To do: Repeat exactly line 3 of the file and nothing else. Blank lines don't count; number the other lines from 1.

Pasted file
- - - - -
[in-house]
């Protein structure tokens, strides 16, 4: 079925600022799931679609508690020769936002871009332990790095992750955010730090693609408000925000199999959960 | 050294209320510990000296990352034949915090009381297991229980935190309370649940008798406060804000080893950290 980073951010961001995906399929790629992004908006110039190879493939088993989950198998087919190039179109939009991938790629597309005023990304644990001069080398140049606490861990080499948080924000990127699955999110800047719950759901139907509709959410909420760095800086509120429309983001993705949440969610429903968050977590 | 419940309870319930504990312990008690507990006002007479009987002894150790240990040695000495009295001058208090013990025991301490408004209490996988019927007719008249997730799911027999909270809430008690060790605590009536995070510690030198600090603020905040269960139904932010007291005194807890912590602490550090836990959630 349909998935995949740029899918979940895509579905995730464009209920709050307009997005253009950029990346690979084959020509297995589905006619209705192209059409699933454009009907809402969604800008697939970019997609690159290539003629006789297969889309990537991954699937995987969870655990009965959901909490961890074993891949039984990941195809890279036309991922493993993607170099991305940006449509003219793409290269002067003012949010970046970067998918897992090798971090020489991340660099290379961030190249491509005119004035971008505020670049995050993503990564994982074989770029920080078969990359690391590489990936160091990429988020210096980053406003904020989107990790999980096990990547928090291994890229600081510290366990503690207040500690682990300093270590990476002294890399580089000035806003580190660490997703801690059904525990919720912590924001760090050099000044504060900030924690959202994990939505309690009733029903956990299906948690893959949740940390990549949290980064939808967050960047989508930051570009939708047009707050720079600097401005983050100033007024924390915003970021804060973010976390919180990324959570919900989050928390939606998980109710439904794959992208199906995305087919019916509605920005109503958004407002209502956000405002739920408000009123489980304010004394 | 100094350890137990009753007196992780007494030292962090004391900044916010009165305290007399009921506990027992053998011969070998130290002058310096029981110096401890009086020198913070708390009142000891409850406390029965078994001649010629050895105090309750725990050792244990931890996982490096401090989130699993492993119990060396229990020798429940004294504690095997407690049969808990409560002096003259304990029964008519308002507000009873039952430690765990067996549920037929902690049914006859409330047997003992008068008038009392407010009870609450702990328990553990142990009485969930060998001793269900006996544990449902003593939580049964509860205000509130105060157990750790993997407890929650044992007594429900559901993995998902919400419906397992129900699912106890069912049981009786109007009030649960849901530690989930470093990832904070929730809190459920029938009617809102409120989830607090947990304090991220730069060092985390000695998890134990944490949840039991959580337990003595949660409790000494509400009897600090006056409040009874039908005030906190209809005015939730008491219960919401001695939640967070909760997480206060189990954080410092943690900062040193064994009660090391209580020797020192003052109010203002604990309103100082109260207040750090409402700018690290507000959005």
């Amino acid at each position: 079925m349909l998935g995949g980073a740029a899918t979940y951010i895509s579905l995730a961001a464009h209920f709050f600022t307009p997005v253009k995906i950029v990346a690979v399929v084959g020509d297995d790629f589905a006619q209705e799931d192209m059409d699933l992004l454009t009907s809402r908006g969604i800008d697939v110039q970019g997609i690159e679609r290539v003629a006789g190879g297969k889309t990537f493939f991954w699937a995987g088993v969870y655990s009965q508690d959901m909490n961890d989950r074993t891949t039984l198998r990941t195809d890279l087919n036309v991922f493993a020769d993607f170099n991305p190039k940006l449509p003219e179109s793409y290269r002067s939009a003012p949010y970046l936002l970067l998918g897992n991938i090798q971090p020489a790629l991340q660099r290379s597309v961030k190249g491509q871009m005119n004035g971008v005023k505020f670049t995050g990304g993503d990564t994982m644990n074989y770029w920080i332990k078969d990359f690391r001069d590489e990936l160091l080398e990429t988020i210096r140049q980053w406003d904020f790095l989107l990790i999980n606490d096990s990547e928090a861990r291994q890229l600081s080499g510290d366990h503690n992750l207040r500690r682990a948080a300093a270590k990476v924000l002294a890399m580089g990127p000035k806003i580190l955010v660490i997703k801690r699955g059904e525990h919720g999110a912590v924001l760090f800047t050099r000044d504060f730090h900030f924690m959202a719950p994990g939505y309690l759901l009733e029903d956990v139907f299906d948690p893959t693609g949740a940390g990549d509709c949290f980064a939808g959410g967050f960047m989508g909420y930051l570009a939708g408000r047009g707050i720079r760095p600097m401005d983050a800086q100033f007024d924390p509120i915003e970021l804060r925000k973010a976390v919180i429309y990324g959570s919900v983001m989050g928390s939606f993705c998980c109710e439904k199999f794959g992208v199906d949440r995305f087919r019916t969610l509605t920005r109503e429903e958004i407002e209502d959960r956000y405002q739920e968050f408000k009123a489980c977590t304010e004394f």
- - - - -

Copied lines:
């Amino acid at each position: 079925m349909l998935g995949g980073a740029a899918t979940y951010i895509s579905l995730a961001a464009h209920f709050f600022t307009p997005v253009k995906i950029v990346a690979v399929v084959g020509d297995d790629f589905a006619q209705e799931d192209m059409d699933l992004l454009t009907s809402r908006g969604i800008d697939v110039q970019g997609i690159e679609r290539v003629a006789g190879g297969k889309t990537f493939f991954w699937a995987g088993v969870y655990s009965q508690d959901m909490n961890d989950r074993t891949t039984l198998r990941t195809d890279l087919n036309v991922f493993a020769d993607f170099n991305p190039k940006l449509p003219e179109s793409y290269r002067s939009a003012p949010y970046l936002l970067l998918g897992n991938i090798q971090p020489a790629l991340q660099r290379s597309v961030k190249g491509q871009m005119n004035g971008v005023k505020f670049t995050g990304g993503d990564t994982m644990n074989y770029w920080i332990k078969d990359f690391r001069d590489e990936l160091l080398e990429t988020i210096r140049q980053w406003d904020f790095l989107l990790i999980n606490d096990s990547e928090a861990r291994q890229l600081s080499g510290d366990h503690n992750l207040r500690r682990a948080a300093a270590k990476v924000l002294a890399m580089g990127p000035k806003i580190l955010v660490i997703k801690r699955g059904e525990h919720g999110a912590v924001l760090f800047t050099r000044d504060f730090h900030f924690m959202a719950p994990g939505y309690l759901l009733e029903d956990v139907f299906d948690p893959t693609g949740a940390g990549d509709c949290f980064a939808g959410g967050f960047m989508g909420y930051l570009a939708g408000r047009g707050i720079r760095p600097m401005d983050a800086q100033f007024d924390p509120i915003e970021l804060r925000k973010a976390v919180i429309y990324g959570s919900v983001m989050g928390s939606f993705c998980c109710e439904k199999f794959g992208v199906d949440r995305f087919r019916t969610l509605t920005r109503e429903e958004i407002e209502d959960r956000y405002q739920e968050f408000k009123a489980c977590t304010e004394f």